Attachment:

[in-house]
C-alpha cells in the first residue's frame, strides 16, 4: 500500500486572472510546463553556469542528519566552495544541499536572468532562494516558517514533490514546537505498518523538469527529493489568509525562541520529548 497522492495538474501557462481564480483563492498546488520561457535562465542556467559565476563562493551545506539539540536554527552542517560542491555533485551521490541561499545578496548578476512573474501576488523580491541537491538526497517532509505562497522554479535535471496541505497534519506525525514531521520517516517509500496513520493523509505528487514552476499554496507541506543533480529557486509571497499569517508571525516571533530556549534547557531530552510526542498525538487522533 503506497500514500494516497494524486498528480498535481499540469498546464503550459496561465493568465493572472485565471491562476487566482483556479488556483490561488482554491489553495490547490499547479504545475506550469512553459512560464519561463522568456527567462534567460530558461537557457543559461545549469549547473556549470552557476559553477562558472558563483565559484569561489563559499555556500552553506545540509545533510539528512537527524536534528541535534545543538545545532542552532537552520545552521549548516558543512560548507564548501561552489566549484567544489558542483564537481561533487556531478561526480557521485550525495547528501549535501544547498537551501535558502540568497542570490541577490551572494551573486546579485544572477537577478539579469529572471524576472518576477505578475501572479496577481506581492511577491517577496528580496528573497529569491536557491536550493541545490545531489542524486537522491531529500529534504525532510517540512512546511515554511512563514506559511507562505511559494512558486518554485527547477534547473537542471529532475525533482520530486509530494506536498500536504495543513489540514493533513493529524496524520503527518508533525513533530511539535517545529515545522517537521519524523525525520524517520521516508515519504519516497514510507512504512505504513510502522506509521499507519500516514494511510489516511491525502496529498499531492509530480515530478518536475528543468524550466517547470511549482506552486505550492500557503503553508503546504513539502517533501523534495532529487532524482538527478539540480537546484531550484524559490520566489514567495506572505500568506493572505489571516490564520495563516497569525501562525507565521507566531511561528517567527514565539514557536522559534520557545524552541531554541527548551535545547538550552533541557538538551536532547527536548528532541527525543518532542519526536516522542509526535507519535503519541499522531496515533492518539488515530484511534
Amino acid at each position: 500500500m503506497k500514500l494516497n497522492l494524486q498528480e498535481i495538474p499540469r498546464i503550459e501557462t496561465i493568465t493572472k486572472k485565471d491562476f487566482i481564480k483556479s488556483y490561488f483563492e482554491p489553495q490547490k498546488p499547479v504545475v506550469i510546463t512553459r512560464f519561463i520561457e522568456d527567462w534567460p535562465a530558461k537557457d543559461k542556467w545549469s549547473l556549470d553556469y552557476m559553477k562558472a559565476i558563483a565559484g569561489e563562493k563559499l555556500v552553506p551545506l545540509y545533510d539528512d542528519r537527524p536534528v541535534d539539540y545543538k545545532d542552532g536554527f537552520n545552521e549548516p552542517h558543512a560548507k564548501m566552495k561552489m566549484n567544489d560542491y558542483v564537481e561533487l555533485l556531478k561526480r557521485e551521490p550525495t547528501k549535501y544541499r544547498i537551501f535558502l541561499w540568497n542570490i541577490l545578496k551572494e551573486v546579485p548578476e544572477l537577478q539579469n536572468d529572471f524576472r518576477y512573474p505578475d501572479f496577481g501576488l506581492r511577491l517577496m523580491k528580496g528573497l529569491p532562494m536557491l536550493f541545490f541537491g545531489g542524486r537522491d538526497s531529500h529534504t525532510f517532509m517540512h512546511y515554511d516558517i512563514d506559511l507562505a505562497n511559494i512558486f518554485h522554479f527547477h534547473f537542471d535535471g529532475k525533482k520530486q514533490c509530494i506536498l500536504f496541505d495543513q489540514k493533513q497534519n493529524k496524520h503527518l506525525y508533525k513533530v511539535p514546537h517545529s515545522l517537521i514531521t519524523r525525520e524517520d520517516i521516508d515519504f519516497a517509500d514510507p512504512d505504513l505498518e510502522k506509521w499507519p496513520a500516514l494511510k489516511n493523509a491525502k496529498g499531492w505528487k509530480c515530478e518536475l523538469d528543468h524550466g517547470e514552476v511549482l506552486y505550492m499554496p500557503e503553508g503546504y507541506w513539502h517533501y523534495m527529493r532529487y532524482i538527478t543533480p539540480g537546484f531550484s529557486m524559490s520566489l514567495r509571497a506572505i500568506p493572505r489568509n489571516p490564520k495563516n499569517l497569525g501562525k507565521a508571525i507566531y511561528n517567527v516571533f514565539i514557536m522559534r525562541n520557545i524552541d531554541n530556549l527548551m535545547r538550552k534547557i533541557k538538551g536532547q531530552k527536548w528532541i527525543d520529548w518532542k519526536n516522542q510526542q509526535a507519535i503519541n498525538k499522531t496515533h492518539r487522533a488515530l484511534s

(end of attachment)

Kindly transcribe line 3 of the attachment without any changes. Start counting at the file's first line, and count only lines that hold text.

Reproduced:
Amino acid at each position: 500500500m503506497k500514500l494516497n497522492l494524486q498528480e498535481i495538474p499540469r498546464i503550459e501557462t496561465i493568465t493572472k486572472k485565471d491562476f487566482i481564480k483556479s488556483y490561488f483563492e482554491p489553495q490547490k498546488p499547479v504545475v506550469i510546463t512553459r512560464f519561463i520561457e522568456d527567462w534567460p535562465a530558461k537557457d543559461k542556467w545549469s549547473l556549470d553556469y552557476m559553477k562558472a559565476i558563483a565559484g569561489e563562493k563559499l555556500v552553506p551545506l545540509y545533510d539528512d542528519r537527524p536534528v541535534d539539540y545543538k545545532d542552532g536554527f537552520n545552521e549548516p552542517h558543512a560548507k564548501m566552495k561552489m566549484n567544489d560542491y558542483v564537481e561533487l555533485l556531478k561526480r557521485e551521490p550525495t547528501k549535501y544541499r544547498i537551501f535558502l541561499w540568497n542570490i541577490l545578496k551572494e551573486v546579485p548578476e544572477l537577478q539579469n536572468d529572471f524576472r518576477y512573474p505578475d501572479f496577481g501576488l506581492r511577491l517577496m523580491k528580496g528573497l529569491p532562494m536557491l536550493f541545490f541537491g545531489g542524486r537522491d538526497s531529500h529534504t525532510f517532509m517540512h512546511y515554511d516558517i512563514d506559511l507562505a505562497n511559494i512558486f518554485h522554479f527547477h534547473f537542471d535535471g529532475k525533482k520530486q514533490c509530494i506536498l500536504f496541505d495543513q489540514k493533513q497534519n493529524k496524520h503527518l506525525y508533525k513533530v511539535p514546537h517545529s515545522l517537521i514531521t519524523r525525520e524517520d520517516i521516508d515519504f519516497a517509500d514510507p512504512d505504513l505498518e510502522k506509521w499507519p496513520a500516514l494511510k489516511n493523509a491525502k496529498g499531492w505528487k509530480c515530478e518536475l523538469d528543468h524550466g517547470e514552476v511549482l506552486y505550492m499554496p500557503e503553508g503546504y507541506w513539502h517533501y523534495m527529493r532529487y532524482i538527478t543533480p539540480g537546484f531550484s529557486m524559490s520566489l514567495r509571497a506572505i500568506p493572505r489568509n489571516p490564520k495563516n499569517l497569525g501562525k507565521a508571525i507566531y511561528n517567527v516571533f514565539i514557536m522559534r525562541n520557545i524552541d531554541n530556549l527548551m535545547r538550552k534547557i533541557k538538551g536532547q531530552k527536548w528532541i527525543d520529548w518532542k519526536n516522542q510526542q509526535a507519535i503519541n498525538k499522531t496515533h492518539r487522533a488515530l484511534s